This is a review of Roja Dove Enslaved Eau de Parfum, but it's going to take me a moment to get there, so please bear with me.
Not long ago I heard a perfumer disparaged because his work was stale. According to the person I talked to, the perfumer had said what he had to say and wasn't breaking any new ground with his newest fragrances. I understand this complaint, especially coming from someone who sees perfume as art. We already have so many beautiful fragrances. If you're not adding to what's out there, but simply creating more of the same, why bother? I won't buy new art unless it challenges me and draws me in. I won't stay up past midnight in a crowded club unless I know I'll be listening to music that feels fresh and engaging. And I'm certainly tired of the landslide of berry-patchouli or screechy floral-musks out there.
Then, Friday night I was at a coworker's going away party and I went to the bar to buy the coworker a beer. While I waited, a beefy, biker-type guy sat near me combing his long, red beard. "I like your scent," he said.
My wrist flew to my nose as I tried to remember what it was. "It's Jolie Madame," I said. I hadn't worn it in a while. I'd stumbled on a decant of the vintage Eau de Toilette that morning as I was trying to find my last few drops of Penhaligon Amaranthine. Jolie Madame's violets seemed perfect for a spring day.
The man's beard was truly luxuriant against his black leather vest. He continued to comb. "I like it. It's kind of masculine, but I like it."
On my (non-Harley) bike ride home, I realized there's still plenty of room for the tried and true. In fact, it's necessary. Not everyone has run through the gamut of every art form and is blasé to everything but the new, surprising take. Sure, an artist can comment on another artist's lack of development, but most of the rest of us benefit from having a range of art, traditional to avant garde, to experience.
After all, the bearded biker was entranced by Jolie Madame. It was new to him, and fresh out of the barrel or worn for decades, it's still beautiful. As I write, I'm listening to Ian Bostridge sing Schubert lieder. People who are real music lovers might shake their heads in pity. They've listened to the lieder so often it bores them. I think Bostridge sings like a really intelligent angel, and I could listen to him all day. Despite smugly writing I won't buy art unless it challenges me, hanging right above my desk are two drawings of swan-like women in invented evening gowns done in the 1960s by a man who used to draw ads for one of the department stores downtown. I love them.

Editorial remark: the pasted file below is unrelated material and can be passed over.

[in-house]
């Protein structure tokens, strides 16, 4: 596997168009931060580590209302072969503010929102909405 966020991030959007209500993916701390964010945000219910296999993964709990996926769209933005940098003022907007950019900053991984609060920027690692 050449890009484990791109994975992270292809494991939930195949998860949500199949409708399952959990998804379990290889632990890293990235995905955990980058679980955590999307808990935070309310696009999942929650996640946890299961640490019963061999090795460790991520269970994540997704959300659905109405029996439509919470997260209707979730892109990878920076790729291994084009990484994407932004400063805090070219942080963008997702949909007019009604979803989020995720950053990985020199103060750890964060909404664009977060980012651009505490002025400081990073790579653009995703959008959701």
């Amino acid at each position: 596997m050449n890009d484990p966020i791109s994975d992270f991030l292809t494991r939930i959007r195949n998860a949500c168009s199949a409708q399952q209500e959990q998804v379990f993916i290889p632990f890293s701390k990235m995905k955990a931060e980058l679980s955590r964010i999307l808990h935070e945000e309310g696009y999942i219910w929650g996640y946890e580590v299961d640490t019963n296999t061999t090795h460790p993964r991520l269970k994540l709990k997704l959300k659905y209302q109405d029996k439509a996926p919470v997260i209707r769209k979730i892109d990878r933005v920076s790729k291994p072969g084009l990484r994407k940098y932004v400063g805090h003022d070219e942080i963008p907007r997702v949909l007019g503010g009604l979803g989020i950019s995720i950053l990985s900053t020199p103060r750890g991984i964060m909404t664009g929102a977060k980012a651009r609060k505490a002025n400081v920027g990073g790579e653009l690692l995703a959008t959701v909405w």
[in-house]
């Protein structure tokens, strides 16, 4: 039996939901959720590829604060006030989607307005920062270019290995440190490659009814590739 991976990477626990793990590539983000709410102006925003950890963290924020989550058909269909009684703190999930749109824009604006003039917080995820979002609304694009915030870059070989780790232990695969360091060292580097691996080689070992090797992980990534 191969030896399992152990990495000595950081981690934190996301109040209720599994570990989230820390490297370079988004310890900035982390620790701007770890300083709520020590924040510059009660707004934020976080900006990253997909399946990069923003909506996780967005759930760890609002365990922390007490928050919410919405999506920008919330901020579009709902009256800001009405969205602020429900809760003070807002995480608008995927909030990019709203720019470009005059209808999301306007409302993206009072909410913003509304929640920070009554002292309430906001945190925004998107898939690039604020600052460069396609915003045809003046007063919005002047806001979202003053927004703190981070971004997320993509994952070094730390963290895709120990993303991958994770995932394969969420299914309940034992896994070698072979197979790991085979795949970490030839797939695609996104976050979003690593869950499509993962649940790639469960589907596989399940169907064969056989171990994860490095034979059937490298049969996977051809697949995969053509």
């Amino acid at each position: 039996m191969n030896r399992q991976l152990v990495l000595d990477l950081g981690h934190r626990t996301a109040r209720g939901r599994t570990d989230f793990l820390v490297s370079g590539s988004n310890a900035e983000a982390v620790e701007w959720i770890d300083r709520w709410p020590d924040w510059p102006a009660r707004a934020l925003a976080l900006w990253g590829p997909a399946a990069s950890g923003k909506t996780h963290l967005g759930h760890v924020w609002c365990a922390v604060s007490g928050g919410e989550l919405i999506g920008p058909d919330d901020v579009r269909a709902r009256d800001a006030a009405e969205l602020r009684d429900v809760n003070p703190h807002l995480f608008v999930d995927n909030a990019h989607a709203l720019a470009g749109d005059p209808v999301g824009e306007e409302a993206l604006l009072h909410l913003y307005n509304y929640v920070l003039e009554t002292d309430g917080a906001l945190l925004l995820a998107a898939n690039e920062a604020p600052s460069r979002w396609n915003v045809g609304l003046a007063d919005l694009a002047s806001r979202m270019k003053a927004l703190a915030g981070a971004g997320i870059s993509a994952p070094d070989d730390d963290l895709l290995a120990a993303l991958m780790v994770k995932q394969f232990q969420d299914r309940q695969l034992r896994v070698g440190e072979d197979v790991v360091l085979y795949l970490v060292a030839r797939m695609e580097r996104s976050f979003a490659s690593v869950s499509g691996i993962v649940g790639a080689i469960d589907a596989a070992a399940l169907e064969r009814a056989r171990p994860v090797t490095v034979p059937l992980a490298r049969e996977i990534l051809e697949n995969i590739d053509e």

This is where Roja Dove Enslaved comes in. Enslaved smells like a dozen or more other fragrances from the past 70 years, but that's o.k. It's well done, and it satisfies. Roja Dove created Enslaved in 2007 as part of a trio of fragrances including Scandal (a white floral) and Unspoken (a chypre). In his book The Essence of Perfume, Roja Doves describes Enslaved as an oriental and lists among its notes bergamot, orange, lemon, orange blossom, geranium, ylang ylang, rose, Grasse jasmine, carnation, oakmoss, cedar, vetiver, patchouli, labdanum, ambergris, and musk. He wrote he "wanted something which would at once 'enslave' the wearer and those who smell it."1
Despite its plethora of notes, to me Enslaved smells like finely milled, expensive powder. It's not the violet-rose powder of Frédéric Malle Lipstick Rose or the sandalwood-amber powder of Lorenzo Villoresi Alamut, but the spicy, vaguely woody powder of Molinard Habanita without the sweet tobacco. Enslaved is so well blended it's almost linear — what you smell at minute two is what you smell two hours later.
Right now, I'd choose Habanita over Enslaved because I smell a moist airiness in Habanita that Enslaved's tight powder doesn't have. Also, Habanita is a lot cheaper and easier to find. But I'd be upset if Enslaved disappeared, because it smells of high quality materials, and I'm not sure Habanita has fared as well over the years. Besides that, Enslaved may not be original, but I can't remember a fragrance like it coming out in a long while. Maybe instead of calling Enslaved derivative, we should think of it as classic.
Come to think of it, that bearded biker guy at the bar was a classic, too.
Roja Dove Enslaved is available in 100 ml Eau de Parfum (£120) or 100 ml Parfum (£343); for buying information, see the listing for Roja Dove under Perfume Houses.
1. p. 188.